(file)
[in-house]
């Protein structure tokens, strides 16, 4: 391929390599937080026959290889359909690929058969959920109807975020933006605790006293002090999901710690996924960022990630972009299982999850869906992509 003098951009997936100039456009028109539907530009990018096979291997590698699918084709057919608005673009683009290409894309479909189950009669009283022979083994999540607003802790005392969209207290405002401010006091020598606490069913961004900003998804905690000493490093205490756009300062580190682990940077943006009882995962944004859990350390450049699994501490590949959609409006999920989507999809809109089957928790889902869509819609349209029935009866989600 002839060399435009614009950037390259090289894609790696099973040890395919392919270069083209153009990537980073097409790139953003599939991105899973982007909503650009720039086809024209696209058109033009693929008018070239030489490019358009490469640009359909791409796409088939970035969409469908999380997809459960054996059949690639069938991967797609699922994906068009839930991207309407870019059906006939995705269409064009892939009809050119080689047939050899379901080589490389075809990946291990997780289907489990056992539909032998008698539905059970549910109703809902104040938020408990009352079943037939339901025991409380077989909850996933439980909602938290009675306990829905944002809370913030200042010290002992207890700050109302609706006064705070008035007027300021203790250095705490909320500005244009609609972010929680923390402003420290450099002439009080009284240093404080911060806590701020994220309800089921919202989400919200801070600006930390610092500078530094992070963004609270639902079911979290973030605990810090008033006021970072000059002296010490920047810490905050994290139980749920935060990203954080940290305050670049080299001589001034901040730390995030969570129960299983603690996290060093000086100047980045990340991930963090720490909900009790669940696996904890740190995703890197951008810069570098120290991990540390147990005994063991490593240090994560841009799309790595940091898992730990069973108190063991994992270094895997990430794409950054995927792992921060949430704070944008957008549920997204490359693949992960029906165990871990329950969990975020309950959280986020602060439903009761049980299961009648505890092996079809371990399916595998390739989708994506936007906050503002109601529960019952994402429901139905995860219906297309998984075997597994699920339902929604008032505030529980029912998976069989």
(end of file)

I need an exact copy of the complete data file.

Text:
[in-house]
């Protein structure tokens, strides 16, 4: 391929390599937080026959290889359909690929058969959920109807975020933006605790006293002090999901710690996924960022990630972009299982999850869906992509 003098951009997936100039456009028109539907530009990018096979291997590698699918084709057919608005673009683009290409894309479909189950009669009283022979083994999540607003802790005392969209207290405002401010006091020598606490069913961004900003998804905690000493490093205490756009300062580190682990940077943006009882995962944004859990350390450049699994501490590949959609409006999920989507999809809109089957928790889902869509819609349209029935009866989600 002839060399435009614009950037390259090289894609790696099973040890395919392919270069083209153009990537980073097409790139953003599939991105899973982007909503650009720039086809024209696209058109033009693929008018070239030489490019358009490469640009359909791409796409088939970035969409469908999380997809459960054996059949690639069938991967797609699922994906068009839930991207309407870019059906006939995705269409064009892939009809050119080689047939050899379901080589490389075809990946291990997780289907489990056992539909032998008698539905059970549910109703809902104040938020408990009352079943037939339901025991409380077989909850996933439980909602938290009675306990829905944002809370913030200042010290002992207890700050109302609706006064705070008035007027300021203790250095705490909320500005244009609609972010929680923390402003420290450099002439009080009284240093404080911060806590701020994220309800089921919202989400919200801070600006930390610092500078530094992070963004609270639902079911979290973030605990810090008033006021970072000059002296010490920047810490905050994290139980749920935060990203954080940290305050670049080299001589001034901040730390995030969570129960299983603690996290060093000086100047980045990340991930963090720490909900009790669940696996904890740190995703890197951008810069570098120290991990540390147990005994063991490593240090994560841009799309790595940091898992730990069973108190063991994992270094895997990430794409950054995927792992921060949430704070944008957008549920997204490359693949992960029906165990871990329950969990975020309950959280986020602060439903009761049980299961009648505890092996079809371990399916595998390739989708994506936007906050503002109601529960019952994402429901139905995860219906297309998984075997597994699920339902929604008032505030529980029912998976069989």